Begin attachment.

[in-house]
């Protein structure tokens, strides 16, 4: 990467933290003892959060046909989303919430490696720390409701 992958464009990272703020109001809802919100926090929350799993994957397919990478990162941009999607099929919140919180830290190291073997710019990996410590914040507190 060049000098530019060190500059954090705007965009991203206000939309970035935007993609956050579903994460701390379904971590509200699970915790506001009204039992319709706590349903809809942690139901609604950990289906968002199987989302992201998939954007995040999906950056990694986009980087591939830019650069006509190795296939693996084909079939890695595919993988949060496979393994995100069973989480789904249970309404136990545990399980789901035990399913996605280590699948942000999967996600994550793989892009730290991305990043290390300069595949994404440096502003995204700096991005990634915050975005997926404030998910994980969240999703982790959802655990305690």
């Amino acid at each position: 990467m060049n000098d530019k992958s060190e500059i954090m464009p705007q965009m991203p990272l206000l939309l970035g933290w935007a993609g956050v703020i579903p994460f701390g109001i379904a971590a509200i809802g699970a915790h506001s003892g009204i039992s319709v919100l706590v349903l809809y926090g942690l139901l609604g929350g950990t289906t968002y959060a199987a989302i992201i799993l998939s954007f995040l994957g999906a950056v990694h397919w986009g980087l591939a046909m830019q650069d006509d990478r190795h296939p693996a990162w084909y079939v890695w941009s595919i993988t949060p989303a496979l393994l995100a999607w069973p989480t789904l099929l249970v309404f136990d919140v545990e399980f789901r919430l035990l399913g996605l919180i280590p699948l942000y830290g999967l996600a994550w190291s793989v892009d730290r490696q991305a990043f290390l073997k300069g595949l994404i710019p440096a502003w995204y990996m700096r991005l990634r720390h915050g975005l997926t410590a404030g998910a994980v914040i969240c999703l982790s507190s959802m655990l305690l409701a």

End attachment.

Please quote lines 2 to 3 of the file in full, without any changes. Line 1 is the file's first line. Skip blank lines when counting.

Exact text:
């Protein structure tokens, strides 16, 4: 990467933290003892959060046909989303919430490696720390409701 992958464009990272703020109001809802919100926090929350799993994957397919990478990162941009999607099929919140919180830290190291073997710019990996410590914040507190 060049000098530019060190500059954090705007965009991203206000939309970035935007993609956050579903994460701390379904971590509200699970915790506001009204039992319709706590349903809809942690139901609604950990289906968002199987989302992201998939954007995040999906950056990694986009980087591939830019650069006509190795296939693996084909079939890695595919993988949060496979393994995100069973989480789904249970309404136990545990399980789901035990399913996605280590699948942000999967996600994550793989892009730290991305990043290390300069595949994404440096502003995204700096991005990634915050975005997926404030998910994980969240999703982790959802655990305690």
């Amino acid at each position: 990467m060049n000098d530019k992958s060190e500059i954090m464009p705007q965009m991203p990272l206000l939309l970035g933290w935007a993609g956050v703020i579903p994460f701390g109001i379904a971590a509200i809802g699970a915790h506001s003892g009204i039992s319709v919100l706590v349903l809809y926090g942690l139901l609604g929350g950990t289906t968002y959060a199987a989302i992201i799993l998939s954007f995040l994957g999906a950056v990694h397919w986009g980087l591939a046909m830019q650069d006509d990478r190795h296939p693996a990162w084909y079939v890695w941009s595919i993988t949060p989303a496979l393994l995100a999607w069973p989480t789904l099929l249970v309404f136990d919140v545990e399980f789901r919430l035990l399913g996605l919180i280590p699948l942000y830290g999967l996600a994550w190291s793989v892009d730290r490696q991305a990043f290390l073997k300069g595949l994404i710019p440096a502003w995204y990996m700096r991005l990634r720390h915050g975005l997926t410590a404030g998910a994980v914040i969240c999703l982790s507190s959802m655990l305690l409701a």